Super Bowl XXXVII: Dexter Jackson, Tampa Bay Buccaneers.
Again, with a team as defensively-stout as Tampa, it’s fitting that a defensive player won the award, as Jackson picked off two passes to seal the fate for the Raiders.

Super Bowl XXXVIII: Tom Brady, New England Patriots.
Brady had huge stats in this game, unlike in his first Super Bowl MVP game. Brady was 32 for 48 with a stellar 354 yards and 3 touchdowns. But again, it was his late-game form that stood out, with Brady again setting up Adam Vinatieri late with the go-ahead score.

Super Bowl XXXIX: Deion Branch, New England Patriots.
Despite not having any touchdowns, Deion Branch’s contributions were key. His 11 catches, a Super Bowl record, were critical as the Pats narrowly upended the Eagles 24-21.

Super Bowl XL: Hines Ward, Pittsburgh Steelers.
Ward was clutch, helping the Steelers return to glory with 5 catches for 123 yards and a touchdown. Among his 5 catches was a 4th quarter touchdown pass for 43 yards that sealed the game for the Steelers.

Super Bowl XLI: Peyton Manning, Indianapolis Colts.
Manning, long one of the league’s better field generals finally notched Super Bowl glory, going 25 for 38 for 247 yards, including a touchdown. His expert handling of the offense in the face of Chicago’s tough “D” helped the Colts win their first Bowl in over 35 years.

Super Bowl XLII: Eli Manning, New York Giants.
With his big brother having bagged Super Bowl MVP honors the previous season, it was now Eli’s turn. His 19 for 35 performance for 255 yards and 2 scores only tells part of the story. It is the final drive for which this game will be remembered, as Manning engineered a heroic 12-play/83 yard scoring drive, repeatedly averting near-disaster to win the game.

Super Bowl XLIII: Santonio Holmes, Pittsburgh Steelers.
Holmes had a heck of a game, catching 9 balls for for 131 yards and a touchdown. Again, it is his late-game dramatics that paved the way to receiving the award. With 4 catches for 73 yards on the final drive, including the go-ahead touchdown, Holmes was super-clutch. His catch in the corner of the end zone to catch the winning touchdown is one of the Super Bowl’s most vivid images.

Super Bowl XLIV: Drew Brees, New Orleans Saints.
Brees completed 32 passes, tying a Super Bowl record to go along with 288 yards and a pair of touchdown strikes. His 4th quarter TD pass to Jeremy Shockey helped break open a tight game, giving the long-suffering Saints their first taste of Super Bowl glory.

Super Bowl XLV: Aaron Rodgers, Green Bay Packers.
Rodgers was big in Super Bowl XLV, passing for a robust 304 yards and three touchdowns on 24 of 39 passing. He was at his best late, converting key third downs to prevent the surging Steelers from taking over the game.

Super Bowl XLVI: Eli Manning, New York Giants.
Manning joined select company in becoming a multiple-time winner of the Super Bowl MVP. He was 30 for 40 in the air for 296 yards and a touchdown. Once again, Manning’s late-game heroics were called upon against the favored Patriots, with the Giants trailing late in the 4th quarter before Manning put together the go-ahead touchdown drive late to seal the win.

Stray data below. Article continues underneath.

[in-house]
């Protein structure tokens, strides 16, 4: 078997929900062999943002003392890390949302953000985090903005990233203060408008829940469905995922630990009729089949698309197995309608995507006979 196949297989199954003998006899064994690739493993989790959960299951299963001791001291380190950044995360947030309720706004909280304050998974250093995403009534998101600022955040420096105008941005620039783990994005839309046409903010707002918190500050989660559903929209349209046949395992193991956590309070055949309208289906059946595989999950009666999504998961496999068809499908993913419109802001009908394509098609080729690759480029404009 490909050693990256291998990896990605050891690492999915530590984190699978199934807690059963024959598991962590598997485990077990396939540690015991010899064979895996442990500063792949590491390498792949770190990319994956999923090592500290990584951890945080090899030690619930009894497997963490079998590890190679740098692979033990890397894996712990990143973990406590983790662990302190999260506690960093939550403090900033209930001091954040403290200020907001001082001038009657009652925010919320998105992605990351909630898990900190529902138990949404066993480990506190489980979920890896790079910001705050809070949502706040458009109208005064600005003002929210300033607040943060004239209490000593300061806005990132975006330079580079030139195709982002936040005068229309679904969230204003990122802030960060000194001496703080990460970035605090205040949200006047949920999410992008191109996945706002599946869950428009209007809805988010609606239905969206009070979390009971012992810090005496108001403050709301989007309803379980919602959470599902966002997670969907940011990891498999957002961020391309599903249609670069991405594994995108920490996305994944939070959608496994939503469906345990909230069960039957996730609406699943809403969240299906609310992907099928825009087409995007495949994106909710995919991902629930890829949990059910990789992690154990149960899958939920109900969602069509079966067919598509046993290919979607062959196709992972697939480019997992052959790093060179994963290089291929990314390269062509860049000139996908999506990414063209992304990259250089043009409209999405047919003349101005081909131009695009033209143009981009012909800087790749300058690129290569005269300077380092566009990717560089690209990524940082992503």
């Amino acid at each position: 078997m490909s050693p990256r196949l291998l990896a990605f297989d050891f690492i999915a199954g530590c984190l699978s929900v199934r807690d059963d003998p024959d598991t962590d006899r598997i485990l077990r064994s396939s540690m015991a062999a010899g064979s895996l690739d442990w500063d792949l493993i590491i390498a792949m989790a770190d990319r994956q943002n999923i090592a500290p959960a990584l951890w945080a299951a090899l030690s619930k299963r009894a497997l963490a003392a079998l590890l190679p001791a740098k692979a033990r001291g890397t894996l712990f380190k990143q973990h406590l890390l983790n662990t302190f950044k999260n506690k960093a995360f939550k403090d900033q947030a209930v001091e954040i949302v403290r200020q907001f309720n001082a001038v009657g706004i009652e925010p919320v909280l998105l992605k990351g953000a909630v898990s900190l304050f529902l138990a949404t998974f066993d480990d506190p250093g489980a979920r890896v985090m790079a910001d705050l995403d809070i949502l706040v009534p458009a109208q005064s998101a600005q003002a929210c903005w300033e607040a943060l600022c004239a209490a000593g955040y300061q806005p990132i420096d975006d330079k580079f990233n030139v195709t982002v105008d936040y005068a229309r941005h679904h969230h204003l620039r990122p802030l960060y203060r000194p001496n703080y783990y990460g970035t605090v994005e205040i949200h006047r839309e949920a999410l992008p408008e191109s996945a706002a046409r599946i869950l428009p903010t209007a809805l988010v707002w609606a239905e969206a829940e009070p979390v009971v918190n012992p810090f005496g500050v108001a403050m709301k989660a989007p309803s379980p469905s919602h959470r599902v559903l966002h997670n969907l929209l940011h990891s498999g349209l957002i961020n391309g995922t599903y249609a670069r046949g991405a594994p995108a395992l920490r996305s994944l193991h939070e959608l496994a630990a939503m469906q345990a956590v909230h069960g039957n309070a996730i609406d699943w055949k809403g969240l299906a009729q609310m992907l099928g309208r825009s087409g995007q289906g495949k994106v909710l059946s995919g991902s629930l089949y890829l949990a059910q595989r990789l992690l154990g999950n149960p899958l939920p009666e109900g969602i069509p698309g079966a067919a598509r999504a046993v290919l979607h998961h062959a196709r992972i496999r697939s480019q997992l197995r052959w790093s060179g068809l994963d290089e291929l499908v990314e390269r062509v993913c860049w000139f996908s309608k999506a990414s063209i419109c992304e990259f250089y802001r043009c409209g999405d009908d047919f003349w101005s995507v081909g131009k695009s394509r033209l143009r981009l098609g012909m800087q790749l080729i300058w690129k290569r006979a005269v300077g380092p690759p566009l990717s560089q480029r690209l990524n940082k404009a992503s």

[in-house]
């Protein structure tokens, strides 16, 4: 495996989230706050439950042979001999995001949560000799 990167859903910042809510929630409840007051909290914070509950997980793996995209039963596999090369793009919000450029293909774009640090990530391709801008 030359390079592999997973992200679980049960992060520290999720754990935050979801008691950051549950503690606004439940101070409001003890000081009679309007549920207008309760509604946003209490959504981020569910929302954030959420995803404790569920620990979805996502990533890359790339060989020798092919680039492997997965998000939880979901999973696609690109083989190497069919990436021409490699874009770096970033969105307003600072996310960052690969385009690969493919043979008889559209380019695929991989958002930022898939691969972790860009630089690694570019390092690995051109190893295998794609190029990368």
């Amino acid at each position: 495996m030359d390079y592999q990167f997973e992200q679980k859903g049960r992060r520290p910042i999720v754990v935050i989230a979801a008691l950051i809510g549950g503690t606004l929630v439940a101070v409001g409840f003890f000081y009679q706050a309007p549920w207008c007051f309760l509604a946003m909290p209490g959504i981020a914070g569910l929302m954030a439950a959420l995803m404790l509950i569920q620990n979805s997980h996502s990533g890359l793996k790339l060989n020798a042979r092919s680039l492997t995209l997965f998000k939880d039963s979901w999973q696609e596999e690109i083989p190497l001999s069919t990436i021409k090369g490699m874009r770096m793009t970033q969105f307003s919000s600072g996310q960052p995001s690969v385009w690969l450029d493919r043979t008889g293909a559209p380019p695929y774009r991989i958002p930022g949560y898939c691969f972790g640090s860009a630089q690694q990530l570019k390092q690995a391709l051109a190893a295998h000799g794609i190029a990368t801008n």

Super Bowl XLVII: Joe Flacco, Baltimore Ravens.
It’s not often that a quarterback rises to a new level professionally in one game, but Flacco, red hot in the postseason, kept the momentum going in the big game and secured his place among the league’s top quartebacks. The big Ravens QB was 22 for 33 with 287 yards and 3 key touchdown passes, all of which were needed as the Niners nearly came back to win the game.

Super Bowl XLVIII: Malcolm Smith, Seattle Seahawks.
The first defensive player to win the Super bowl MVP in over a decade, Smith was an unlikely choice. In a game where the award could have gone to a few different players, Smith’s 69-yard interception return for a touchdown and his fumble recovery earned him the edge. Despite Smith’s heroics, the following year he went back to being a sparsely-used role player, used mostly on special teams. But he will always have the glory of winning the MVP in Super Bowl 48.

Super Bowl XLIX: Tom Brady, New England Patriots.
In becoming the third quarterback to win 4 Super Bowls, Brady torched Seattle’s vaunted Legion of Boom secondary for 328 yards and 4 touchdowns passes. Brady was by no means perfect, with two interceptions threatening to turn the game sideways, as Seattle capitalized both times with a touchdown. But a Super Bowl-record 37 completions helped the Patriots overcome a deficit and barely escape with a 28-24 win.

Super Bowl 50: Von Miller, Denver Broncos.

A big part of the Broncos’ 24-10 win over the Panthers, Miller was seemingly always hassling Panthers’ quarterback Cam Newton, registering 2.5 sacks, forcing two fumbles, and setting up opponents for big plays along the way. Miller was clearly the best player on the field in Super Bowl 50.

Super Bowl LI: Tom Brady, New England Patriots.
Brady didn’t start Super Bowl LI in great fashion, with his throws off-target for much of the early-going, even throwing a pick-six. But facing a third quarter deficit of 25 points, Brady’s magic began to unfurl and the offense starting moving in a major way. By the end of the day, Brady completed 43 passes to the tune of a Bowl-record 466 yards, as he led his team back from the ashes to his record fifth Super Bowl win.

Super Bowl LII: Nick Foles, Philadelphia Eagles.
Foles was a central part of the Philadelphia Eagles winning their first-ever Super Bowl title. Coming in to play late in the season after an injury to Carson Wentz, Foles defied the experts, led the Eagles to the Big Game, and thrived in a gutty showing. Foles was 28-for-43 for 373 yards and three touchdown tosses, as well as a TD reception.